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Murder & Racial Unrest: An Examination of Police Brutality



Image via: Political Outcast

If you’ve ever gotten pulled over by a police officer, then there’s probably a good chance the first thing on your mind was a hefty ticket.

However, for few unlucky individuals, a traffic stop may very well be a life or death situation, especially for those who are African Americans — a new research study concluded. Welcome to the world of police brutality.

Whether it be YouTube, or the clogged television waves of repetitive police corruption and civil unrest, violence perpetrated by officers is a growing issue with no end in sight.

Many civil rights advocates believe that a significant amount of police officers are actively engaging in racially discriminatory behavior that ultimately is leading to the unlawful use of excessive force on African Americans.

Recent research shows that there are both psychological and racial factors that play significant roles in police brutality — roles that have resulted in the death of numerous innocent young civilians.

The Psychological Role



A civilian who wants to wear the uniform proudly and become a police officer must start their journey with a thorough background check and psychological screening. But as some researchers have argued, this may be where the issue of police brutality begins.

In 1994, following the notorious police corruption case of Rodney King, a study was published by the National Institute of Justice Journal, in regards to the role that police psychologists play to ensure that officers are mentally fit for the job.

In general, fundamental duties of police psychologists include evaluation of overall mental health status, stress management, debriefing after traumatic events and forensic hypnosis.

These psychologists are hired by the government to choose the right new candidates, in addition, to help reduce the use of excessive force for officers who have experienced psychological distress while on the job.

Like soldiers in the armed forces, police officers are in constant danger of developing PTSD, among other illnesses, that can impair one’s judgment and reasoning — this is why the role of police psychologists are critical to the matter.

Officers who suffer from personality disorders, such as antisocial, borderline, narcissistic or schizoid, are at higher risk of exhibiting a lack of empathy which can result to abusive tendencies, Scrivner’s study concluded.

Essentially, mental illness would not just put officers at risk of deadly confrontations, but also civilians, particularly African Americans, stigmatized as being dangerous and criminal, studies have shown.

Psychological distress and police brutality are synonymous, and although some scholars may disagree, the new research that has surfaced after the death of innocent civilians like Trayvon Martin is changing the notion of police corruption.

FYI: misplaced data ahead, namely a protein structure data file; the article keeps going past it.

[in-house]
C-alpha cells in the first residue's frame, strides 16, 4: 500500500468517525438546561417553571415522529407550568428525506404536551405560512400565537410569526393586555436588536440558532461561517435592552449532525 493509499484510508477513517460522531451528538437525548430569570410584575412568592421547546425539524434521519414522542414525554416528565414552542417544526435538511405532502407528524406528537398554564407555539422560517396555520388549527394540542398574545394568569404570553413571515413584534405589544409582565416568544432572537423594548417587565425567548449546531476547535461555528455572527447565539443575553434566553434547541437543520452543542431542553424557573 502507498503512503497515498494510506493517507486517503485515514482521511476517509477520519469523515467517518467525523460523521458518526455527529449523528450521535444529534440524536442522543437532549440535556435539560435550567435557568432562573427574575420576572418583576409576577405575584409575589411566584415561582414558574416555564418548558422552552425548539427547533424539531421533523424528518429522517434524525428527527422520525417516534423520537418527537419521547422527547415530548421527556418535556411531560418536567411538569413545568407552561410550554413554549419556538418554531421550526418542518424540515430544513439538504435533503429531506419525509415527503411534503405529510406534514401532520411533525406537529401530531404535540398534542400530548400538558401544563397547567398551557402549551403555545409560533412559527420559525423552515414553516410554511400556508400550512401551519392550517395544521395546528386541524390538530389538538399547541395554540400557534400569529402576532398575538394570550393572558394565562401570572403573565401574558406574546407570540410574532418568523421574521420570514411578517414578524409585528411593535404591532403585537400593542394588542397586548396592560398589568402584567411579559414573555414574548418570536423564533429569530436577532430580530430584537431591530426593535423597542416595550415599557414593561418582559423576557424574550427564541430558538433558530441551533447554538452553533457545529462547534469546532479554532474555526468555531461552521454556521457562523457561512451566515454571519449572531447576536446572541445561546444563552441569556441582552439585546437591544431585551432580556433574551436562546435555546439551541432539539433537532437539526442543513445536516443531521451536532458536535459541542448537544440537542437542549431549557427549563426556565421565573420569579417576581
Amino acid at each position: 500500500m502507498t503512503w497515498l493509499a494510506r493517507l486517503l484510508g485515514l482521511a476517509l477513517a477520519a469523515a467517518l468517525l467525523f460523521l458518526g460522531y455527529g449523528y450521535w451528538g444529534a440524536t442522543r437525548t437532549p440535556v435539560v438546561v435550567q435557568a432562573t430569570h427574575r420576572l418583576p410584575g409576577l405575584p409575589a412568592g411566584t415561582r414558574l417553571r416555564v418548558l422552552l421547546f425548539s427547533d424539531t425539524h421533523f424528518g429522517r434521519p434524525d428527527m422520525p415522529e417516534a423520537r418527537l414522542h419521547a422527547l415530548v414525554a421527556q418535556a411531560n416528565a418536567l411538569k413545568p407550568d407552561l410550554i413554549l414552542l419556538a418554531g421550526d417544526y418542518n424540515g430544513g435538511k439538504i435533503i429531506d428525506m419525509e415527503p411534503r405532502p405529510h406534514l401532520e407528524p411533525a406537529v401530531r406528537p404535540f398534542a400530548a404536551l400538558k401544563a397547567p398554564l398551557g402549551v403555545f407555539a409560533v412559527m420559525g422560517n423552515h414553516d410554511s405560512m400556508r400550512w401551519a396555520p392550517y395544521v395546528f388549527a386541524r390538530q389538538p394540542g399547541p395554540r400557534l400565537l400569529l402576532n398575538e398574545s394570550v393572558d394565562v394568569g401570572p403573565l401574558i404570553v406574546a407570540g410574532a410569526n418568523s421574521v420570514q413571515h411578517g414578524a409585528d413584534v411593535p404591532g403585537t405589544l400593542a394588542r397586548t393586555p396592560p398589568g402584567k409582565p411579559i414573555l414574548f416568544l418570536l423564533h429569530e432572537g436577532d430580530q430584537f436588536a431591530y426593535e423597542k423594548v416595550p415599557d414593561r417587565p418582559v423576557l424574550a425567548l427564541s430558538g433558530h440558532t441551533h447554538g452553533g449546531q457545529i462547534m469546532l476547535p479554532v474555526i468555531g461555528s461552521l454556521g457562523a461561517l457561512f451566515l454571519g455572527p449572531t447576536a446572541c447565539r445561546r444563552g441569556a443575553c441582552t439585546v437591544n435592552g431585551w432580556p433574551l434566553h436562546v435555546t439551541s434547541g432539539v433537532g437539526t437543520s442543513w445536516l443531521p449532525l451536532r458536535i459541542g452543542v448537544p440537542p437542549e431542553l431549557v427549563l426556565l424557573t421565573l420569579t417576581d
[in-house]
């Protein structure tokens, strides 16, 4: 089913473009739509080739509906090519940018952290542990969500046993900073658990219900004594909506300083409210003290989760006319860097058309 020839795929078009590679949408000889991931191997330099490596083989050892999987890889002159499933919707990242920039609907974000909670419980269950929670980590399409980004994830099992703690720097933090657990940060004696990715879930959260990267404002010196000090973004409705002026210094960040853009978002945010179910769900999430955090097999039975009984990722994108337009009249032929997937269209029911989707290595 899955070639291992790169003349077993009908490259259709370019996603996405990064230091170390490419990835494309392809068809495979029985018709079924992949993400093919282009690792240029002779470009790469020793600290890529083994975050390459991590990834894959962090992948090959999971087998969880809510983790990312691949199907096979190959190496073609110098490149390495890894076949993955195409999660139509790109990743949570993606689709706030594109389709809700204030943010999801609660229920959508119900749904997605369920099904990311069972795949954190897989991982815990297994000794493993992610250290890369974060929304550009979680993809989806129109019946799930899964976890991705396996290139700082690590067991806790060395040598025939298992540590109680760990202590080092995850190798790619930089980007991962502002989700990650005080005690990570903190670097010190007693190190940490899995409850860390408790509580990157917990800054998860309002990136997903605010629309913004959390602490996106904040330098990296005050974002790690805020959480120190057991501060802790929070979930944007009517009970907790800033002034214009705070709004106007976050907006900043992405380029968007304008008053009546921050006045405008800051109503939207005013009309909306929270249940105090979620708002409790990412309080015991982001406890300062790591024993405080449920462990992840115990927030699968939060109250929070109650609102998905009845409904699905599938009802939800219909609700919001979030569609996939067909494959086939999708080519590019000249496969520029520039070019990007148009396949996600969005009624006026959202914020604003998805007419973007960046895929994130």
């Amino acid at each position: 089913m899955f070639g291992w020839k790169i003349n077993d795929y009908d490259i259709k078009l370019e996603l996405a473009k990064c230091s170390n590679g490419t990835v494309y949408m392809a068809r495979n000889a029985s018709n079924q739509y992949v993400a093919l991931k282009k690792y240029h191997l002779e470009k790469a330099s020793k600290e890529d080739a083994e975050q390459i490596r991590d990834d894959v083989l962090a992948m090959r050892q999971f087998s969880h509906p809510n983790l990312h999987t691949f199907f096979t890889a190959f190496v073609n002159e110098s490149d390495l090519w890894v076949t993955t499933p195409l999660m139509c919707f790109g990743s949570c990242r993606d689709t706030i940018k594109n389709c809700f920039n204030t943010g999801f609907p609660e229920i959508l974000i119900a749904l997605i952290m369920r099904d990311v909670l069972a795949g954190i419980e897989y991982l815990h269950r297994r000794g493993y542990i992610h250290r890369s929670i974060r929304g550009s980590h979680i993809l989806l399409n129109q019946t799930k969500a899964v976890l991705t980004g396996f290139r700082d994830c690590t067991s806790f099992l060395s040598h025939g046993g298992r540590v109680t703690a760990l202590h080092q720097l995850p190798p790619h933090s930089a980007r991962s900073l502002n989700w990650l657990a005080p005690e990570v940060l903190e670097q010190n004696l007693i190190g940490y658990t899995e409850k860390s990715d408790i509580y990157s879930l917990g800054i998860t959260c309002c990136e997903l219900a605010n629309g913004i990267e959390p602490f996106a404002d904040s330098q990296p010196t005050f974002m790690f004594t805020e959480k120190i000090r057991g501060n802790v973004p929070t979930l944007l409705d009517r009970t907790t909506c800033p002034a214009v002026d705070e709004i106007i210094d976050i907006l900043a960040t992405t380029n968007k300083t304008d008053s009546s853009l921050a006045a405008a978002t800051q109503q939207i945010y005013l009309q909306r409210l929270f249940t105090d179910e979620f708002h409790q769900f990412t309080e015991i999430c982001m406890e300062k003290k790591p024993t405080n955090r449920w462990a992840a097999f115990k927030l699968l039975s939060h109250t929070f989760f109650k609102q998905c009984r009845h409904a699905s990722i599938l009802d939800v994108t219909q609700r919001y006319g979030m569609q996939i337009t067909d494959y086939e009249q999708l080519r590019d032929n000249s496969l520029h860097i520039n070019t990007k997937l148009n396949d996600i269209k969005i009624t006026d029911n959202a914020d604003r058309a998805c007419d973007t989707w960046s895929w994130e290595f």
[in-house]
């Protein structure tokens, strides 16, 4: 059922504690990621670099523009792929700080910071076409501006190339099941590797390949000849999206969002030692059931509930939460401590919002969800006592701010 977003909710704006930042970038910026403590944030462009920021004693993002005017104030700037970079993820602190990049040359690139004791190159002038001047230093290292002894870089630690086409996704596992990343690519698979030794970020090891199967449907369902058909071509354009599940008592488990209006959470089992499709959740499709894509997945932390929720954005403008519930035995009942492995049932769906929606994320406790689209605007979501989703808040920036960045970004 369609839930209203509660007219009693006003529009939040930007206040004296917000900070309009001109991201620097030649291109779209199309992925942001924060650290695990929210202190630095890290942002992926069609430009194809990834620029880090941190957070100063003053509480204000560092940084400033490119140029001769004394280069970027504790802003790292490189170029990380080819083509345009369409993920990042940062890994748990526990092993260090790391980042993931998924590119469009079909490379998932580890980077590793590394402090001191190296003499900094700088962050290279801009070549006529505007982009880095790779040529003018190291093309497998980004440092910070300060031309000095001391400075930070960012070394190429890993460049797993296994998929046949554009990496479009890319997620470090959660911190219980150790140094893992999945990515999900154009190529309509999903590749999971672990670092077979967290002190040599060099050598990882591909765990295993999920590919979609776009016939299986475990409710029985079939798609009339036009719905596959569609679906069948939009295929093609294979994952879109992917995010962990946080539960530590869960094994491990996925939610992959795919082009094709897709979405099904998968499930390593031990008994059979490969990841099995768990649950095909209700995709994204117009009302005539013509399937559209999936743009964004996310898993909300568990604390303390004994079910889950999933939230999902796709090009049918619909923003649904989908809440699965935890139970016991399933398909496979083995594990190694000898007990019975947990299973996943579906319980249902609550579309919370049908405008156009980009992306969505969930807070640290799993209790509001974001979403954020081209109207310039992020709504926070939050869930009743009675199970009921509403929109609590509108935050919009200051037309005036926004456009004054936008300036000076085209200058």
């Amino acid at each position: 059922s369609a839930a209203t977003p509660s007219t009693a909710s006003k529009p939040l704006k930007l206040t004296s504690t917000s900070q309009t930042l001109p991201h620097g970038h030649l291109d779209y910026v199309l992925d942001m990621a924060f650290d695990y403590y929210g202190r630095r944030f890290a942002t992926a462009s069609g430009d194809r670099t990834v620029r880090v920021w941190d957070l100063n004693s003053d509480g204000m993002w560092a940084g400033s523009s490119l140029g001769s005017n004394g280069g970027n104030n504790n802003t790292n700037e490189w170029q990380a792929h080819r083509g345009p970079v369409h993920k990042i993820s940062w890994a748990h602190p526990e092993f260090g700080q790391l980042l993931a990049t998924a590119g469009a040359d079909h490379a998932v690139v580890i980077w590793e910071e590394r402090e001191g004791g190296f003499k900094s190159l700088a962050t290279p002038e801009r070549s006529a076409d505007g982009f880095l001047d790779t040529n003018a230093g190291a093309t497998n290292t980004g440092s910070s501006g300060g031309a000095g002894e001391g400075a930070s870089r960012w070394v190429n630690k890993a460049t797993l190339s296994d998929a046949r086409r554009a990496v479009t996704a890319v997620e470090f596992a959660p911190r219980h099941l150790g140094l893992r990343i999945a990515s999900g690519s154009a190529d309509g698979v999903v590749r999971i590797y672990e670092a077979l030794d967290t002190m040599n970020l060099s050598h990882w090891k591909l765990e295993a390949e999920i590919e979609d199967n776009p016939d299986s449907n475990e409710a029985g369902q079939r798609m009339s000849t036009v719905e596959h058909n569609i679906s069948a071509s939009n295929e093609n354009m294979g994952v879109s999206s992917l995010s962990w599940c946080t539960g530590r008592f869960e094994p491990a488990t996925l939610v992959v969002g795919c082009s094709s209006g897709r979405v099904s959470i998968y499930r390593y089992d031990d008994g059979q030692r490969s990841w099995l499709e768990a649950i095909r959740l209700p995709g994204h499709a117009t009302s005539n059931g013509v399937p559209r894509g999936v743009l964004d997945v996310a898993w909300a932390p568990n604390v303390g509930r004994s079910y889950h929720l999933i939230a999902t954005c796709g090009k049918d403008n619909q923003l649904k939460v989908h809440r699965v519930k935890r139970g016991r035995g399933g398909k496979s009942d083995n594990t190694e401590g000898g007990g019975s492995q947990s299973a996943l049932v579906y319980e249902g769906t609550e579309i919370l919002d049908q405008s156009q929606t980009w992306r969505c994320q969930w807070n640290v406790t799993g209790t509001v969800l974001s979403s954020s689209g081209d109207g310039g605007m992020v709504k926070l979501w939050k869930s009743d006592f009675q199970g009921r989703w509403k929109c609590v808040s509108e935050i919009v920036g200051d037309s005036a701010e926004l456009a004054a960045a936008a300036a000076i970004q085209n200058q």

The Racial Factor



As reported by The Washington Post, a research study released in 2016 using simulators confirmed what many have already known: Race matters in police confrontations.

The study, led by Lois James, Stephen James, and Bryan Vila, all researchers from Washington State University, compared their analysis to studies of similar topics dating back as far back as 1974.

In the study, researchers observed neurophysiological reactions, like brain waves, from both police officers during times of deadly confrontations.

Moreover, one of the lead researchers James analyzed 80 patrol officers from Spokane, Washington, almost all of which were white males near the age of 40.

The officers were given oral and battery tests with no mention of any racial components. One of the tests was the Harvard Implicit Association Test, utilized to detect racial bias by linking images of black and white faces with images of guns.

Immediately, researchers noticed that about 96 percent of the nearly all-white officers exhibited a racial bias, with 78 percent linking blacks with guns, and zero percent connecting whites with guns.

Bottom line: The data collected from the study showed that police officers viewed African Americans as a larger threat than their white or Hispanic counterparts.

All in all, the research study from 2016, along with others conducted starting in the 1970s, shows a distinct pattern of racial discrimination and excessive police force among white police officers.

If there is one positive factor in all of this, is that the latest research on police brutality is finally bringing attention to an issue that is long overdue.

Jose Florez is the founder and editor of Mental Daily. His work has appeared in Psychology Today, Glamour, HuffPost, among others. He is a mental health advocate, and currently studying psychology.

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